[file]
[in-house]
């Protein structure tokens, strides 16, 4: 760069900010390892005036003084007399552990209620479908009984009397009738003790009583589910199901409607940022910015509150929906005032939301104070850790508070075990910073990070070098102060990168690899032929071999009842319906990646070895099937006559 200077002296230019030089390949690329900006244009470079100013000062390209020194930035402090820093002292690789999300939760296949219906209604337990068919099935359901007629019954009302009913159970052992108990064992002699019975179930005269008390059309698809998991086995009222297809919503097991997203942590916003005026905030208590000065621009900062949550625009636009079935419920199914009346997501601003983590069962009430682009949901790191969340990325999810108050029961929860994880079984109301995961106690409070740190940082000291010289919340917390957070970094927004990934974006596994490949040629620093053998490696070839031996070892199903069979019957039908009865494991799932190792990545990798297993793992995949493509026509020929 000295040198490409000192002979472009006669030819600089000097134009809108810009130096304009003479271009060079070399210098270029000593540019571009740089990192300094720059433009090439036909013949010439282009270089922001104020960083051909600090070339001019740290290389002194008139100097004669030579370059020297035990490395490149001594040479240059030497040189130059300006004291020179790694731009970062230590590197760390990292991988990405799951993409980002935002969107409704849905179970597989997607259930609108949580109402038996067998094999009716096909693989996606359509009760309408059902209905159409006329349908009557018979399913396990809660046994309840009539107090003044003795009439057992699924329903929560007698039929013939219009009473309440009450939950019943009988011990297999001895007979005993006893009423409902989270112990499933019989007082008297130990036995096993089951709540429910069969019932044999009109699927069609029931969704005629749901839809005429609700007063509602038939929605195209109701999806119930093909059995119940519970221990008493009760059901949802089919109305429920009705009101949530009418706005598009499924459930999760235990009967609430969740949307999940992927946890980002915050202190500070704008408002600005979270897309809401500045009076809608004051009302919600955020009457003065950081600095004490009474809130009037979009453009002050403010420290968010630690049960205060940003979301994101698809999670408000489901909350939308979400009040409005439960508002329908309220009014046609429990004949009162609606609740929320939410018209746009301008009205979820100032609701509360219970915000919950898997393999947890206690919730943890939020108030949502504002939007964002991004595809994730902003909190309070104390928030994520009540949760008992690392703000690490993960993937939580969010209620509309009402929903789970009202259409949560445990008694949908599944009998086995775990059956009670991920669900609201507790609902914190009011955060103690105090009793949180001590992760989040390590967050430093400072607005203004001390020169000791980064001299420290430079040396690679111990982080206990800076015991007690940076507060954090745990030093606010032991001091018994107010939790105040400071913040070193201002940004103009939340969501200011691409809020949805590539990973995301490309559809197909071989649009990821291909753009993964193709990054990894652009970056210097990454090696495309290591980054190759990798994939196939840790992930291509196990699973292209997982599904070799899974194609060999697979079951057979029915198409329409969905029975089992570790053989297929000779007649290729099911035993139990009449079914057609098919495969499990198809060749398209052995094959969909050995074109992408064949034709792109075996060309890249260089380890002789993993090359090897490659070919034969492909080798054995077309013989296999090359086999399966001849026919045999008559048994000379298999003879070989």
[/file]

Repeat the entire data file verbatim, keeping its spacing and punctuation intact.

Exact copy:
[in-house]
């Protein structure tokens, strides 16, 4: 760069900010390892005036003084007399552990209620479908009984009397009738003790009583589910199901409607940022910015509150929906005032939301104070850790508070075990910073990070070098102060990168690899032929071999009842319906990646070895099937006559 200077002296230019030089390949690329900006244009470079100013000062390209020194930035402090820093002292690789999300939760296949219906209604337990068919099935359901007629019954009302009913159970052992108990064992002699019975179930005269008390059309698809998991086995009222297809919503097991997203942590916003005026905030208590000065621009900062949550625009636009079935419920199914009346997501601003983590069962009430682009949901790191969340990325999810108050029961929860994880079984109301995961106690409070740190940082000291010289919340917390957070970094927004990934974006596994490949040629620093053998490696070839031996070892199903069979019957039908009865494991799932190792990545990798297993793992995949493509026509020929 000295040198490409000192002979472009006669030819600089000097134009809108810009130096304009003479271009060079070399210098270029000593540019571009740089990192300094720059433009090439036909013949010439282009270089922001104020960083051909600090070339001019740290290389002194008139100097004669030579370059020297035990490395490149001594040479240059030497040189130059300006004291020179790694731009970062230590590197760390990292991988990405799951993409980002935002969107409704849905179970597989997607259930609108949580109402038996067998094999009716096909693989996606359509009760309408059902209905159409006329349908009557018979399913396990809660046994309840009539107090003044003795009439057992699924329903929560007698039929013939219009009473309440009450939950019943009988011990297999001895007979005993006893009423409902989270112990499933019989007082008297130990036995096993089951709540429910069969019932044999009109699927069609029931969704005629749901839809005429609700007063509602038939929605195209109701999806119930093909059995119940519970221990008493009760059901949802089919109305429920009705009101949530009418706005598009499924459930999760235990009967609430969740949307999940992927946890980002915050202190500070704008408002600005979270897309809401500045009076809608004051009302919600955020009457003065950081600095004490009474809130009037979009453009002050403010420290968010630690049960205060940003979301994101698809999670408000489901909350939308979400009040409005439960508002329908309220009014046609429990004949009162609606609740929320939410018209746009301008009205979820100032609701509360219970915000919950898997393999947890206690919730943890939020108030949502504002939007964002991004595809994730902003909190309070104390928030994520009540949760008992690392703000690490993960993937939580969010209620509309009402929903789970009202259409949560445990008694949908599944009998086995775990059956009670991920669900609201507790609902914190009011955060103690105090009793949180001590992760989040390590967050430093400072607005203004001390020169000791980064001299420290430079040396690679111990982080206990800076015991007690940076507060954090745990030093606010032991001091018994107010939790105040400071913040070193201002940004103009939340969501200011691409809020949805590539990973995301490309559809197909071989649009990821291909753009993964193709990054990894652009970056210097990454090696495309290591980054190759990798994939196939840790992930291509196990699973292209997982599904070799899974194609060999697979079951057979029915198409329409969905029975089992570790053989297929000779007649290729099911035993139990009449079914057609098919495969499990198809060749398209052995094959969909050995074109992408064949034709792109075996060309890249260089380890002789993993090359090897490659070919034969492909080798054995077309013989296999090359086999399966001849026919045999008559048994000379298999003879070989």